Facebook and Twitter have once again dismantled a Russian manipulation operation in the run-up to the US election, but social networks are now focused on other threats, less well controlled than these disinformation campaigns that marred the previous presidential election .
Facebook announced Tuesday that it had removed a “small network” of 13 accounts and pages linked to individuals associated in the past with a Russian organization close to the Kremlin, the “Internet Research Agency” (IRA). This agency is accused of having animated an anti-Clinton and pro-Trump campaign in the United States in 2016.
This time, the operation, first spotted by the FBI, was at an early stage.
According to Facebook, the accounts and pages in question were mainly followed in Arab countries. They only had 14,000 subscribers, of which only 200 were Americans on the English page.
Twitter has suspended 5 accounts for a “manipulation that we can reliably attribute to actors linked to the Russian state,” the platform said in a series of tweets on Tuesday.
The bulk of the campaign at this stage consisted mainly of a site masquerading as an independent media outlet, dubbed “PeaceData”.
He published and disseminated articles targeting left-wing sensitivities, on corruption, global warming, human rights and in general on “subjects which are hidden from the general public”, according to the home page.
Real journalists, fake media
“They’ve invested heavily in creating fake individuals, with personalities and profile photos, to make them look legitimate and real,” Nathaniel Gleicher, Facebook’s director of security regulations, said in a statement. press conference.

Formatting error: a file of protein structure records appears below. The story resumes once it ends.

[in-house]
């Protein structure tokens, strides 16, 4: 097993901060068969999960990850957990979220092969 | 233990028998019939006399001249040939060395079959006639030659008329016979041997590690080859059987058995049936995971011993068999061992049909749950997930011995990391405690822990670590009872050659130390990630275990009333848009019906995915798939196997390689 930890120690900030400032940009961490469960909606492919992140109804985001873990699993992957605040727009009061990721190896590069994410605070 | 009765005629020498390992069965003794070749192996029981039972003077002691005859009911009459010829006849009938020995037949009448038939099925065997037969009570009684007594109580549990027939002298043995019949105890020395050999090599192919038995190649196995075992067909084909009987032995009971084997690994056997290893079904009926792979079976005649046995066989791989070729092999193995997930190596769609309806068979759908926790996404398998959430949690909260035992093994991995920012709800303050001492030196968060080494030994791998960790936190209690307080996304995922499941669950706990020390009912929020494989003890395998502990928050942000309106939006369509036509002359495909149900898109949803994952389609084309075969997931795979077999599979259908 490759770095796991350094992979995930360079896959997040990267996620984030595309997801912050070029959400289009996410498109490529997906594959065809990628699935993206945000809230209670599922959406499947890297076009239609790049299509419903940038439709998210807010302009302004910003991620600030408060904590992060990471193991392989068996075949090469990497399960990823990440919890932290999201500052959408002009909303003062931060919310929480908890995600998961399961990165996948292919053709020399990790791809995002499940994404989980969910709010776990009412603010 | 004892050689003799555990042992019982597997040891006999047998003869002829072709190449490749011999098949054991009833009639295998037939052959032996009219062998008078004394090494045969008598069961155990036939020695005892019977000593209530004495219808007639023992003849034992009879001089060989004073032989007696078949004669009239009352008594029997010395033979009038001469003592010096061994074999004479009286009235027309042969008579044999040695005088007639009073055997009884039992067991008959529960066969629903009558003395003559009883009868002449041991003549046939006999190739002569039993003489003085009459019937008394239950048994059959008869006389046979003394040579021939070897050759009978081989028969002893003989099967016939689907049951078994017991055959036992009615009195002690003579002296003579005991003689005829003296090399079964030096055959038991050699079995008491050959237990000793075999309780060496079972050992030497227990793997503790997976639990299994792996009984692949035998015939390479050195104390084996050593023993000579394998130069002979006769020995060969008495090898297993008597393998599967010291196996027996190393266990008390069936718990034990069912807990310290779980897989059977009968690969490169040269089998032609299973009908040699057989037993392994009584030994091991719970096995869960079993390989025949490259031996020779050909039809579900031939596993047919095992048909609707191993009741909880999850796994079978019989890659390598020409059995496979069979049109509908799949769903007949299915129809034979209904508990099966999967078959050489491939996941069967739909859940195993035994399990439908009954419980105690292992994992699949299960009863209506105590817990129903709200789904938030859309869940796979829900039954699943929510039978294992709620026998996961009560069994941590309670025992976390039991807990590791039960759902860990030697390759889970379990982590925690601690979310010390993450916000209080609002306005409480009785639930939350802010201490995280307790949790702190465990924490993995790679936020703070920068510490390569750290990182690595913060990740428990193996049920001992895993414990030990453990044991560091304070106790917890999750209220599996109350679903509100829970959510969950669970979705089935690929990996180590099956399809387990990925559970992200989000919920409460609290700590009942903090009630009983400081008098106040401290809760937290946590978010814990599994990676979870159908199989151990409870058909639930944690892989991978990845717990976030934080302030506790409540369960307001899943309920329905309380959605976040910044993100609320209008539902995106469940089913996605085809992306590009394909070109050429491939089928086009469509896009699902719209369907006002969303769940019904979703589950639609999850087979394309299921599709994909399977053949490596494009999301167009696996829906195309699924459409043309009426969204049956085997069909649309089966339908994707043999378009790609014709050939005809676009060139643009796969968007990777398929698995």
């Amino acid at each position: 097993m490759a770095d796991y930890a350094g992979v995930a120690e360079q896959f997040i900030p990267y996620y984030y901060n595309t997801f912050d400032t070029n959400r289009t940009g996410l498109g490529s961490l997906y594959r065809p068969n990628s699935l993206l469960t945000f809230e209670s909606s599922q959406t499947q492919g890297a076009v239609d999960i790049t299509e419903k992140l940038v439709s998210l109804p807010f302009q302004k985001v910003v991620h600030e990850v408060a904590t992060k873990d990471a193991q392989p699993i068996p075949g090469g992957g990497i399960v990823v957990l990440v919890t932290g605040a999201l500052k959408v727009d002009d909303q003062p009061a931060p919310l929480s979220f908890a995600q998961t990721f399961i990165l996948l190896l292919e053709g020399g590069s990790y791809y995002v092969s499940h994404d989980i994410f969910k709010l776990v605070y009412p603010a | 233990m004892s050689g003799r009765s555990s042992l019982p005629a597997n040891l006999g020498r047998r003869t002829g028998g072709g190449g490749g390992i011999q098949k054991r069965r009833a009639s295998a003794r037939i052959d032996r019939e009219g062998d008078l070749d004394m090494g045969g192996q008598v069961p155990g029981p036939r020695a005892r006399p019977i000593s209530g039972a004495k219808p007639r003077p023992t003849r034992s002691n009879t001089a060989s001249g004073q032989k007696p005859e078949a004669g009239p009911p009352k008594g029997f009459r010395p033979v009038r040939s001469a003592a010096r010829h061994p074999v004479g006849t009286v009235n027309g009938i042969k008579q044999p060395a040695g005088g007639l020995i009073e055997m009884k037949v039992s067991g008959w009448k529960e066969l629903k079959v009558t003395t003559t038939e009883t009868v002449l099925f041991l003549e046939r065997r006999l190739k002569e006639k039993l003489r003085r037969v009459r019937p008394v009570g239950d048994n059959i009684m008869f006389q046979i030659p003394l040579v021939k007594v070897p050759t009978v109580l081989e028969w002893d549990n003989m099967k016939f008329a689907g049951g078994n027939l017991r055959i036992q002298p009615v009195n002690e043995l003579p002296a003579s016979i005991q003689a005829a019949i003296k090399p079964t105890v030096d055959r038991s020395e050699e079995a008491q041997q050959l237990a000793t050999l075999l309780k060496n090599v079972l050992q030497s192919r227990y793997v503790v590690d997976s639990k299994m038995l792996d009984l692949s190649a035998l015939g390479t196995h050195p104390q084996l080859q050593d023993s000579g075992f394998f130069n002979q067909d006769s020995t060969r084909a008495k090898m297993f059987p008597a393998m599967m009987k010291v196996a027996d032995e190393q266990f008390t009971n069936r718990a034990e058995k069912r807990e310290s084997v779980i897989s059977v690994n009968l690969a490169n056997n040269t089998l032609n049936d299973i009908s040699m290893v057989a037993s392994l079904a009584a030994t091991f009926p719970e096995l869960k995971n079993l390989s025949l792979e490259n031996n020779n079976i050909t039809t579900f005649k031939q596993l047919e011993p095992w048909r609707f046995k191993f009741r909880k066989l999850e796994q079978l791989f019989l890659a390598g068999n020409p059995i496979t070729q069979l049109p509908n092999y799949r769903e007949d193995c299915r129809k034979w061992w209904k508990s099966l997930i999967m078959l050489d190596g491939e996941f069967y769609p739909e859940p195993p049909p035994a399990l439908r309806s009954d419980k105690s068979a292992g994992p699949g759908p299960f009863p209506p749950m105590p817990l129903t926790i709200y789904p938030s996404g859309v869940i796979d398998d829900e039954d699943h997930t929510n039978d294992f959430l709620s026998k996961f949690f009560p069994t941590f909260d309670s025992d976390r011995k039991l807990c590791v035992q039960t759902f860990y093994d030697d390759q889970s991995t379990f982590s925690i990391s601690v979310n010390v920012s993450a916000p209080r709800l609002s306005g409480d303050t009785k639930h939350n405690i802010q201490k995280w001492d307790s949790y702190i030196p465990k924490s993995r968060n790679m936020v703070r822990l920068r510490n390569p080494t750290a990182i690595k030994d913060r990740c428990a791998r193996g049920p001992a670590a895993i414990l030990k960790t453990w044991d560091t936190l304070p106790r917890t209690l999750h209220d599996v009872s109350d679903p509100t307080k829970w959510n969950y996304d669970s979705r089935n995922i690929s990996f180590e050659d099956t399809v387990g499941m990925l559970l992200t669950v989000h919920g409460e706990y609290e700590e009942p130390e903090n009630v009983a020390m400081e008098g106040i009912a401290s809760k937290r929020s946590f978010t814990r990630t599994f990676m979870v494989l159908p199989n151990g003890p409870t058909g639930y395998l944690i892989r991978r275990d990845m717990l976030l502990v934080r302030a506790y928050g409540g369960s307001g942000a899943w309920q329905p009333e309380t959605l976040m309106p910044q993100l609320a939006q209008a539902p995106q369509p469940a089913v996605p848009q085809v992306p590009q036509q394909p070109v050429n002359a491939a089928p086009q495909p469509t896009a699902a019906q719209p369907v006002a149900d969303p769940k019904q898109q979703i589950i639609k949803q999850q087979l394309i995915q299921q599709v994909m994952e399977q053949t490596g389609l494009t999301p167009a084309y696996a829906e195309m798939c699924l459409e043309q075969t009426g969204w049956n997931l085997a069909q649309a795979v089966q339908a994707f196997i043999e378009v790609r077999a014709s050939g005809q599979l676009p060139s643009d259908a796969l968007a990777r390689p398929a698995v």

Unlike other influencer campaigns of this type, this one worked less thanks to troll farms than to journalists, especially freelancers who thought they had been recruited by a committed and genuine news site.
“There is no indication that freelancers were not sincere in their writing work,” said Graphika, a company specializing in social network analysis, in a report on this operation.
According to the document, articles that attacked both right-wing and center-left policies reveal “an attempt to attract a larger Democratic audience for future manipulative operations.”
“This goes well with past attempts by the IRA to weaken support for 2016 Democratic candidate Hillary Clinton by infiltrating left-wing audiences,” they added.
The articles in Arabic focused mainly on human rights abuses by Western countries, wars in the Middle East and corruption. Some articles also attacked France and President Emmanuel Macron, to accuse them of an “imperialist” approach in Africa, they detail.
The challenge of the day
The various actors, foreign and national, who orchestrate these operations, have perfected their techniques to be less easily spotted, recalled Nathaniel Gleicher.
More discreet, they are also less effective, and the collaboration between the different platforms, the authorities and the civil society makes it possible to generally stop them before they have managed to build a substantial audience.
Since 2017, Facebook says it has dismantled 100 networks around the world for “coordinated inauthentic behavior,” including a dozen linked to the IRA, which attempted to spread false information, conspiracy theories, hate speech and hijacked videos.
The platform is preparing for more aggressive attempts in the event of prolonged uncertainty over the US election results in November, “a favorable period” for the spread of rumors.
“But we are also focused on operations that don’t build networks, and just wait for the right moment to release spurious content. We have to be ready, ”elaborated Nathaniel Gleicher.
He expects “hack-and-leak” tactics, where state-linked entities give pirated information to the media and use networks to spread it. That’s what happened with emails from Hillary Clinton.
“And then there are the things that no one has thought of yet,” he added. “So we have tools and teams mobilized to react quickly”.